The CRC establishes a framework for ensuring the rights and well-being of all children. It covers both civil and political rights (such as freedom from cruel, inhuman and degrading treatment) and economic, social, and cultural rights (such as the right to education). It also includes rights unique to children (such as the right to know and be cared for by one’s parents).

A transformative human rights treaty

While the scope of the treaty is impressive, what makes the CRC potentially transformative is that it establishes a legal mandate. This means governments must respect and ensure the rights of every child,  and conversely, children—and their parents or other caregivers acting on their behalf—can use the CRC to insist that governments do not violate their rights.

Since the advent of the CRC we have witnessed dramatic progress on many issues affecting children. Globally, under-five child mortality has declined by more than half, from approximately 12.7 million children annually to fewer than six million. School enrolment has increased, and child labour has dropped.

Although these are reasons to celebrate, a lot of work remains. Far too many young children die each year from malnutrition and other preventable causes. Universal primary education, while closer to reality, has yet to be realised. And progress on child labour has slowed.  What’s more, the global numbers mask disparities across and within countries. In some areas – especially armed conflicts – children continue to suffer multiple rights violations. Governments must do more to fulfil the CRC’s mandate.

Children flourish when their rights are respected

Successful implementation of the CRC requires greater emphasis on the treaty’s core provisions: The best interests of the child must inform all actions concerning children (Article 3), and the rights in the treaty must be assured to all children without discrimination of any kind (Article 2). Every provision of the CRC is relevant to ensuring each child can develop to his or her full potential. That said, two CRC ideas are particularly noteworthy:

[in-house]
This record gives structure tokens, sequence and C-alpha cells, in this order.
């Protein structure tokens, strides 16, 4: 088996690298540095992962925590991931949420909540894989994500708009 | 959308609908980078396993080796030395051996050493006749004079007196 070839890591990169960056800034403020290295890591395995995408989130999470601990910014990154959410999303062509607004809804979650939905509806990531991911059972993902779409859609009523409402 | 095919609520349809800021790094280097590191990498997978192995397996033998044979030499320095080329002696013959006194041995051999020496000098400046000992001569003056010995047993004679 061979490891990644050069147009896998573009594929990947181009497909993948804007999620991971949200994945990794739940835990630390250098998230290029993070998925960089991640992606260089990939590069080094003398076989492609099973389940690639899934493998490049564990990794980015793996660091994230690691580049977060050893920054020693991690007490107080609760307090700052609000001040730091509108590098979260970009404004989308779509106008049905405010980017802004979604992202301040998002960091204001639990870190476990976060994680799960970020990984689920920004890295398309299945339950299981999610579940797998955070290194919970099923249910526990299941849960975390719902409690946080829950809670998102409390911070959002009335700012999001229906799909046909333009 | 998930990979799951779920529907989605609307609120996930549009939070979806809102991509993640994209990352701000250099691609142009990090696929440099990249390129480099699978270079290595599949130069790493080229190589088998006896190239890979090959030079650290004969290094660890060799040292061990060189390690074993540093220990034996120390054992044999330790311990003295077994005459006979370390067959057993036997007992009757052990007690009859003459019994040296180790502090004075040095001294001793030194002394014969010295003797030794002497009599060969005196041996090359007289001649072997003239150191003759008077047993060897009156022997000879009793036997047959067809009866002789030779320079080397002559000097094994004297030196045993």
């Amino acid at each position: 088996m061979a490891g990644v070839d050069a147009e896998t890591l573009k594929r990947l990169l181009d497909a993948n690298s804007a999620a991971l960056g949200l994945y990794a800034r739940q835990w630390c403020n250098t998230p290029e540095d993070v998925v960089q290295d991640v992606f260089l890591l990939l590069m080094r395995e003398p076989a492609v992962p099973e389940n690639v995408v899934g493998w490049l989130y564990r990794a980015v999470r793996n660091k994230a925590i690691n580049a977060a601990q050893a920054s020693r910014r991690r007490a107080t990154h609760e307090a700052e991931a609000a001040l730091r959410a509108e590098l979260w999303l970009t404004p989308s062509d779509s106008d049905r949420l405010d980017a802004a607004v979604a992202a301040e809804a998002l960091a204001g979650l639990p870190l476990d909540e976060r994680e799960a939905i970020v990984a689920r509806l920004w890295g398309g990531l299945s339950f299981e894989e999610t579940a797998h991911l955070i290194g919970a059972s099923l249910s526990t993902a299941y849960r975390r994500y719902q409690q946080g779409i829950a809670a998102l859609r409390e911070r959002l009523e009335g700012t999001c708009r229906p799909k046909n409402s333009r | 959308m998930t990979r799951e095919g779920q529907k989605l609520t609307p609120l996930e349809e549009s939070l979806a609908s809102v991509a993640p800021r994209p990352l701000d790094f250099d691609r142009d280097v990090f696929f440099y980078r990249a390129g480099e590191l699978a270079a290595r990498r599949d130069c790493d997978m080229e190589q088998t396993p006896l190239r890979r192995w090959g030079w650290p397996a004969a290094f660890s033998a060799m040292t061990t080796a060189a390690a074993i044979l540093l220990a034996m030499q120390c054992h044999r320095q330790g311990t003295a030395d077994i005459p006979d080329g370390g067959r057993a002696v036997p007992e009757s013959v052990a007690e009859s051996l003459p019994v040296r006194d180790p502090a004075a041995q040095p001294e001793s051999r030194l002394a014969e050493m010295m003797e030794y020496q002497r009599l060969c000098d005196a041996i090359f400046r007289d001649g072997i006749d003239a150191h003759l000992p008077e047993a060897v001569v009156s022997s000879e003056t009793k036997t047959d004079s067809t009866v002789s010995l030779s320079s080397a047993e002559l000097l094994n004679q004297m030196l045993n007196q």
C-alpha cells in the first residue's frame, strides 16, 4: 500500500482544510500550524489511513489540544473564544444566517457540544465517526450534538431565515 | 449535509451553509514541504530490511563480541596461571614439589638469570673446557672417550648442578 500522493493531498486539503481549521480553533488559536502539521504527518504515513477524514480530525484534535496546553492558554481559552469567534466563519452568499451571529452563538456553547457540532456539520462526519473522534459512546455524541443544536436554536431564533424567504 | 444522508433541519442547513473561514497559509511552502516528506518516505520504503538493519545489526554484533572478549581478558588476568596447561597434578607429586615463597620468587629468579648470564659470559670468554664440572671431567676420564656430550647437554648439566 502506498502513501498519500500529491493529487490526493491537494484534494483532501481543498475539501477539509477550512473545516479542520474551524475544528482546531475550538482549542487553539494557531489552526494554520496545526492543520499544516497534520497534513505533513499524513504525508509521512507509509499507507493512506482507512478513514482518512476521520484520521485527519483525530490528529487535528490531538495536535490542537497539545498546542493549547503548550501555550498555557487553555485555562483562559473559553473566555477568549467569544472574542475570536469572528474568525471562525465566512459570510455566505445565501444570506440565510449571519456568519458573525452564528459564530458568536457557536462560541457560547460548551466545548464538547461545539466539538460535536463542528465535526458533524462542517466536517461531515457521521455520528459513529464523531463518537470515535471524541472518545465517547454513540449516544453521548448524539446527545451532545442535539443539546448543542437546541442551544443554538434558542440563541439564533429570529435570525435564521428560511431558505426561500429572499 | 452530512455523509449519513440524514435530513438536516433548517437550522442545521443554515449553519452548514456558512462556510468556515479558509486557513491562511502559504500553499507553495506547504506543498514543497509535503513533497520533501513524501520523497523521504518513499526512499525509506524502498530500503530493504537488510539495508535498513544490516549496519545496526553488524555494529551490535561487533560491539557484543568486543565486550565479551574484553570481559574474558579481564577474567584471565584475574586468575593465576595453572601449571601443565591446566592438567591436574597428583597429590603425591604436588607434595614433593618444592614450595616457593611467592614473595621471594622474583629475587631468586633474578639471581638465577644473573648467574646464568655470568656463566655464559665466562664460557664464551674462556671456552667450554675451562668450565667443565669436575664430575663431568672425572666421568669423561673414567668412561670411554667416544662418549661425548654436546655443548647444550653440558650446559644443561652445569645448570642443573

• Article 12 establishes that children have the right to express their views “in all matters affecting the child” and to have their views be given “due weight” in accordance with their age and maturity. This means that youth have the right to participate in decisions that affect their lives. Equally important, youth participation improves outcomes. Children and adolescents can offer insights that are critical to the success of policies and programmes for children. Policy makers and other adults must include children more to ensure their input.
  • The CRC says that the family is ‘the fundamental group of society and the natural environment for the growth and well-being of all its members and particularly children’. Nineteen provisions of the CRC recognise the vital role of parents and the family in the lives of children. Supporting children’s rights means advancing policies and programmes that support families and address systemic issues that make it difficult for children and their families to realise their rights.

Honouring children’s rights

Recognising children’s agency and inherent dignity while supporting families honours children’s rights in a way that is responsive to children’s development

Given the CRC places the primary legal obligation on the state, it’s fair to ask how each of us can support children’s rights. Eleanor Roosevelt once stated that universal human rights begin ‘in small places, close to home - so close and so small that they cannot be seen on any maps of the world... Unless these rights have meaning there, they have little meaning anywhere.’

Each of us can support and strengthen children’s rights by beginning close to home. We can engage children in a dialogue about rights (their own and the rights of others). We can advocate for children’s rights.  And, most important of all, we can listen to and ensure that all children are heard on matters that affect their lives.

 

This essay was first published on the Amnesty International UK website.

Share My Lesson profile

I'm honored to have been profiled on the Share My Lesson website for my work on human rights in children's literature. 

See below for an excerpt and link to the full profile: